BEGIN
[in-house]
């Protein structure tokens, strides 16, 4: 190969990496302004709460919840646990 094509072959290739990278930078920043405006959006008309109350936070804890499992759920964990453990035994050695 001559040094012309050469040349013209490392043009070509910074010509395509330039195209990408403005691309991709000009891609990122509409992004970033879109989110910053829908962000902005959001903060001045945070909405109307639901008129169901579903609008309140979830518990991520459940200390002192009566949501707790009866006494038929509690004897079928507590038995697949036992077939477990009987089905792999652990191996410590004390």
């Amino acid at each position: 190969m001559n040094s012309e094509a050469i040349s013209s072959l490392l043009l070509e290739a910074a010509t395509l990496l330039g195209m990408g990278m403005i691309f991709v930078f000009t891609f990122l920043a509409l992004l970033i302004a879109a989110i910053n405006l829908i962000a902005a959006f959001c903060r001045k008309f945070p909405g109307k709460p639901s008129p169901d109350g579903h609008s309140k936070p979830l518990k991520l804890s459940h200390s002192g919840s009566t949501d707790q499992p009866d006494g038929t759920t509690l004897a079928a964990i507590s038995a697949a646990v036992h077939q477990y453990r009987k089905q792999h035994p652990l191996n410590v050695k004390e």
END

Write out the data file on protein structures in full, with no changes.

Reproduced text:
[in-house]
């Protein structure tokens, strides 16, 4: 190969990496302004709460919840646990 094509072959290739990278930078920043405006959006008309109350936070804890499992759920964990453990035994050695 001559040094012309050469040349013209490392043009070509910074010509395509330039195209990408403005691309991709000009891609990122509409992004970033879109989110910053829908962000902005959001903060001045945070909405109307639901008129169901579903609008309140979830518990991520459940200390002192009566949501707790009866006494038929509690004897079928507590038995697949036992077939477990009987089905792999652990191996410590004390």
């Amino acid at each position: 190969m001559n040094s012309e094509a050469i040349s013209s072959l490392l043009l070509e290739a910074a010509t395509l990496l330039g195209m990408g990278m403005i691309f991709v930078f000009t891609f990122l920043a509409l992004l970033i302004a879109a989110i910053n405006l829908i962000a902005a959006f959001c903060r001045k008309f945070p909405g109307k709460p639901s008129p169901d109350g579903h609008s309140k936070p979830l518990k991520l804890s459940h200390s002192g919840s009566t949501d707790q499992p009866d006494g038929t759920t509690l004897a079928a964990i507590s038995a697949a646990v036992h077939q477990y453990r009987k089905q792999h035994p652990l191996n410590v050695k004390e």